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Writing poetry like mathematics

In an article about the Chilean mathematician and poet Nicanor Parra, Paul M Pearson says, : "Parra almost wrote poetry like he would a mathematical theorem using an extreme 'economy of language' with 'no metaphors, no literary figures.' " Today I present work by Nicanor Parra and Richard Aston, both of whom write their poetry with the same economy and care that are used when writing mathematics.
Here, from the webpage of Nicanor Parra, is "Thoughts."
** Thoughts**
What
Pascal asked himself
is man:

A number raised to the zero power.
Nothing
compared to the whole
The whole
compared to nothing:
Birth plus death:
Noise multiplied by silence:
The arithmetical mean between all and nothing.
This English translation is by Miller Williams; Parra's webpage has a link to the original Spanish version. "Thoughts" is collected in *Antipoems: New and Selected* (ed.David Unger, New Directions, 1985).
Richard Aston--author of "The Sisyphus Machine," which follows--is a poet from Wilkes-Barre, Pennsyvania, whose first career was as a civil engineer, specializing in the biomedical field. Aston has written an important textbook (on medical imaging equipment theory) and numerous technical articles; his scientific precision and clarity are apparent in his poetry also. Here is a link to an WVIA interview with Aston concerning an art-poetry project.
** The Sisyphus Machine**
Tie two sticks to
either end of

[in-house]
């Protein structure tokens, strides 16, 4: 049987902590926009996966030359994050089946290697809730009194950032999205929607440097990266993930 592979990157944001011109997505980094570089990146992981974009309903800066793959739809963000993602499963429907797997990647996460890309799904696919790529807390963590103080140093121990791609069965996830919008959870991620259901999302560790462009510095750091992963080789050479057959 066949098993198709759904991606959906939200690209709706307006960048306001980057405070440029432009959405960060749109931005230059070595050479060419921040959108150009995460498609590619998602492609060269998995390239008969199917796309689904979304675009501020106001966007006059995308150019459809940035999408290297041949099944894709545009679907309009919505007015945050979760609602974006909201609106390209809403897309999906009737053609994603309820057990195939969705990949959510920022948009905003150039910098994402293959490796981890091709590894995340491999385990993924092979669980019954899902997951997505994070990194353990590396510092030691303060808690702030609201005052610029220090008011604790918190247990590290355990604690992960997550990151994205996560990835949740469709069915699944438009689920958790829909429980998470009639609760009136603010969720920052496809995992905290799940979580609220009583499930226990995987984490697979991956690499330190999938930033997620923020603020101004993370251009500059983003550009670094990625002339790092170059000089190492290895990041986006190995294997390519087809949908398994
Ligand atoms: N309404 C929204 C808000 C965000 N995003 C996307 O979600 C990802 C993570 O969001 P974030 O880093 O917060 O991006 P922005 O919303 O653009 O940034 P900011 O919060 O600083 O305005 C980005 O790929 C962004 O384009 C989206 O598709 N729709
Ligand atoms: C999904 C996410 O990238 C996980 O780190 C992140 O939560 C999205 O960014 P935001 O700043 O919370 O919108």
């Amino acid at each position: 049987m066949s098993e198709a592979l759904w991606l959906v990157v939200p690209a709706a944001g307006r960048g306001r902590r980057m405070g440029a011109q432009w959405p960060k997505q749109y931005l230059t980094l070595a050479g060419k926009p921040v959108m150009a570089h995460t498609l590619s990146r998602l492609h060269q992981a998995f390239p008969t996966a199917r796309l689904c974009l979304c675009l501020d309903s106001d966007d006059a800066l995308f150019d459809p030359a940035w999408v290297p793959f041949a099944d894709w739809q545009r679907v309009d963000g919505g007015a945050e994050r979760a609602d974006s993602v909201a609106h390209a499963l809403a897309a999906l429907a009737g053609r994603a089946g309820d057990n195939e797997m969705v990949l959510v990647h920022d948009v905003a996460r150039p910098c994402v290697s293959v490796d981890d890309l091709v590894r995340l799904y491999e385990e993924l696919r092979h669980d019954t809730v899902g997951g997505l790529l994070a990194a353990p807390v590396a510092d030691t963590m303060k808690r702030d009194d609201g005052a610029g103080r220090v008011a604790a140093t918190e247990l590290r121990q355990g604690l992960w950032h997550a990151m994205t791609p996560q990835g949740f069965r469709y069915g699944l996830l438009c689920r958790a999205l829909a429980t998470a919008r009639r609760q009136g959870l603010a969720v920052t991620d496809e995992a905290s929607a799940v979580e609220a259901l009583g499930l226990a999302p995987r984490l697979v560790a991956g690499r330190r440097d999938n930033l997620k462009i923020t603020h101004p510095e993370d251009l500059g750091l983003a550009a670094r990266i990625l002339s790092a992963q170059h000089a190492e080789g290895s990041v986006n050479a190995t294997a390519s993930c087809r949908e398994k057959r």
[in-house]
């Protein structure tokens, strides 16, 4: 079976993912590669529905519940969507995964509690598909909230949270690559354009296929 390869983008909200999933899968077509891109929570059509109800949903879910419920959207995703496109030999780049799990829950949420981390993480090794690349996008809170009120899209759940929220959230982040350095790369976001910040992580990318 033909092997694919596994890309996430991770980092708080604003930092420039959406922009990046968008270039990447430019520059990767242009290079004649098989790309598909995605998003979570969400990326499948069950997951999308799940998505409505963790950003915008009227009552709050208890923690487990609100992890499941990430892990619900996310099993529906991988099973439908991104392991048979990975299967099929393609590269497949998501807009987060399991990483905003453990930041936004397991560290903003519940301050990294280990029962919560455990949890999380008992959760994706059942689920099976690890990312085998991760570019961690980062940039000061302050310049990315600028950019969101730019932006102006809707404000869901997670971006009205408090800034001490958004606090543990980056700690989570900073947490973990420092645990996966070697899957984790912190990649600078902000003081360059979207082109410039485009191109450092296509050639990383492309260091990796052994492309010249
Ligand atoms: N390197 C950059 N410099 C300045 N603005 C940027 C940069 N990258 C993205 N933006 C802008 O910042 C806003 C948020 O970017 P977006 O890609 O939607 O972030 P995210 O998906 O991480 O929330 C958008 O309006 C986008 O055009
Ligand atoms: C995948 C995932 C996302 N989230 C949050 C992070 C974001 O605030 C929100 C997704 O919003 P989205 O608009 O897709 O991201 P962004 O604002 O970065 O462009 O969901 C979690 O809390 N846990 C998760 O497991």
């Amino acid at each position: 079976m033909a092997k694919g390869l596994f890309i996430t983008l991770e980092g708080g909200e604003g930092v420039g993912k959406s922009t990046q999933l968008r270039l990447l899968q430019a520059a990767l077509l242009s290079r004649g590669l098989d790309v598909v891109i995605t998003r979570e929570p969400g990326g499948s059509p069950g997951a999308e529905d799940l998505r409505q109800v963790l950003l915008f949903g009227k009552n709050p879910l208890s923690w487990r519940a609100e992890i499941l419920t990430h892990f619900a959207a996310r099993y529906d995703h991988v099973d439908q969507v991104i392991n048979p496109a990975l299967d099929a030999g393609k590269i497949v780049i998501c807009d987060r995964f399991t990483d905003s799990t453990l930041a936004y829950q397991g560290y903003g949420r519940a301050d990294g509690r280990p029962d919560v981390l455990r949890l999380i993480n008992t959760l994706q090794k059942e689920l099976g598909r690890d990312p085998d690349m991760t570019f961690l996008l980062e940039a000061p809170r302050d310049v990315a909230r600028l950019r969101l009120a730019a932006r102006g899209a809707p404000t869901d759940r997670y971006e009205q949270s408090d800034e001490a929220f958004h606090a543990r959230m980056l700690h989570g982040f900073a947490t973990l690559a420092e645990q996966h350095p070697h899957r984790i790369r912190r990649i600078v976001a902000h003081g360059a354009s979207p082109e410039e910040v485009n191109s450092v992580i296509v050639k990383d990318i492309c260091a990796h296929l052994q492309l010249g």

a string and drive
one into a
stretch of smooth sand.
Walk with the string
taut tracing a
perfect circle.
Carve a stick make
a cylinder.
Roll it over
grain to yield meal.
(She wrought the wheel.
A wedge she used
to cultivate,
an inclined plane
to separate.)
Now roll the wheel
up the plane — fail
like Sisyphus.
Absorb the ha
ha ha ha ha
and try again.
Though never done,
others may sense
your self become.
I think in Bengali literature initially mathematical concepts were very much associated with poetry. Rather it is better to say no one could separate mathematical concepts from bengali poetry. I have written article on this concepts.

ReplyDeleteProfessor N.C. Ghosh

I think there is a great book out there that everyone who approaches the philosophical ideas in math should read. After reading, "Where Mathematics Comes from" By George Lakoff and Rafael Nunez, I am convinced that all mathematics is based at the axiomatic level in metaphor. So for someone to say they write poetry like math with no metaphor makes no sense to me.

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